R.I.P. Big Oil? Why this week was monumental for climate action

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Will Wednesday, May 25, 2021, be remembered as the death knell for big oil? Some say yes, calling it oil’s tobacco’s moment and the tipping point for forcing hydrocarbon companies towards climate action. It represents the most significant one-day shift in focus — and a win for shareholder activism and climate justice.

This week, what transpired for Exxon, Shell, and Chevron represent the rapidly shifting landscape for Western oil and gas companies and how quickly the operational and investor environment is changing and being disrupted. The hedge fund, Engine # 1 with backing from Blackrock, Exxon’s second-biggest shareholder secured two board seats with a direct aim toward aligning the company to reduce its carbon footprint and green its portfolio of assets away from hydrocarbons. Chevron must address Scope 3 emissions —  emissions resulting from not controlled or owned by the company.

Additionally, a Dutch court ordered Royal Dutch Shell to slash carbon emissions of its operations and products it sells 45 percent by 2030. The judge in the Shell case argued the company “violated a duty of care obligation,” and the company must be accountable for meeting climate goals and upholding human rights.

Shell will appeal, but the fact remains, this ruling represents a turning point with courts now open to the ruling not just on past wrongs but also on limiting future action, specifically restricting carbon emission increases. 

Disruption may be too simple a way to explain what’s currently happening to change the way oil and gas companies operate and how investors and society view their responsibility to act. Over the last few years, several Western oil and gas majors have done their code-switching and rebranding, transitioning away from integrated oil and gas companies to integrated energy companies, BP, Shell and others. Statoil is now Equinor, Danish Oil and Natural Gas is now Orsted, with most of its portfolio, focused on offshore wind and renewable energy. This week, Total shifted its branding to TotalEnergies, solidifying its new operational priorities around becoming a greener energy company.  

The demand side of the story is more complicated. Even after a year of COVID-19 forced lockdowns, the world still consumes a lot of oil, and the forecast is for demand to continue to rise, at least through 2025. In 2019, the world consumed more than 100 mbd of oil. COVID-19 shifted demand down to the mid-90s in 2020, but a rebound is already in play. Demand is expected to return to the low 100s by 2022.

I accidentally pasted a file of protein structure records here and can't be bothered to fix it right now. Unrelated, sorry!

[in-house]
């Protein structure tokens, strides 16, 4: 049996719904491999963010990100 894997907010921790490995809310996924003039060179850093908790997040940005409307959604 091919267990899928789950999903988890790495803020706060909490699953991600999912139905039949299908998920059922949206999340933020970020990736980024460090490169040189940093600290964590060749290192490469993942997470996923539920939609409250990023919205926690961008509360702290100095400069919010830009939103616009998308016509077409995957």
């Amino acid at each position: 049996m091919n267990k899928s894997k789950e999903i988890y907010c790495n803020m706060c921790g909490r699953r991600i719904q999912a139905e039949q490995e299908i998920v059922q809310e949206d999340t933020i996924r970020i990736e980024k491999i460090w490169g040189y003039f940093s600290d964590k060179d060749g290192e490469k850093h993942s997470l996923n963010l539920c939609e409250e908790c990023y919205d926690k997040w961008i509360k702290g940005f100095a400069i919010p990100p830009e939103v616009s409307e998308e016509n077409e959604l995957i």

With Western companies constrained to increase supply, the most likely scenario is that OPEC and other petro-states like Russia will fill the gap. Across OPEC + there is limited investor activism, and the courts are unlikely to limit or cap production to meet climate targets, at least in the near to medium term.   

The urgency of required change can’t be underestimated, this week the WMO forecast more temperatures rising above the 1.5 degrees Celsius threshold within the next five years. As countries and companies in the West take on more aggressive and ambitious climate statecraft positions and policies, the world’s petro-states will take advantage of the power play around climate and produce with abandon while the world still needs oil.

The most recent IEA report calls for a halt in oil and gas production in the next year for the world to meet 2050 net-zero targets but how likely is it that oil’s power players will act to limit production? 

Unlikely, so we can expect carbon emissions from fossil production to continue, although less from Western oil companies.

The other reality is that oil and gas producers, especially national oil companies, account for 75 percent of total oil production and 90 percent of reserves remain tethered to hydrocarbons. Many remain dangerously tied to resource revenues for their budgets. Although some are experimenting with how they transition away from dependency on funds from fossil fuels, most intend to produce while demand remains and not strand their resource assets.  

The good news is that the world is moving closer and closer toward decarbonization, but it’s a long road to 2050 and beyond. While the growing climate movement plays out across corporate boardrooms and production outlooks, big oil is not going away. It does have to change. The problem is that it won’t happen fast enough for all oil producers or the world.  

Carolyn Kissane, Ph.D., serves as the academic director of the graduate programs in Global Affairs and Global Security, Conflict and Cyber at the Center for Global Affairs and is a clinical professor. She is also the director of the SPS Energy, Climate Justice and Sustainability Lab. 

Tags Big Oil carbon emissions Carolyn Kissane Climate change emissions Exxon Fossil fuels global warming energy net-zero emission oil Shell

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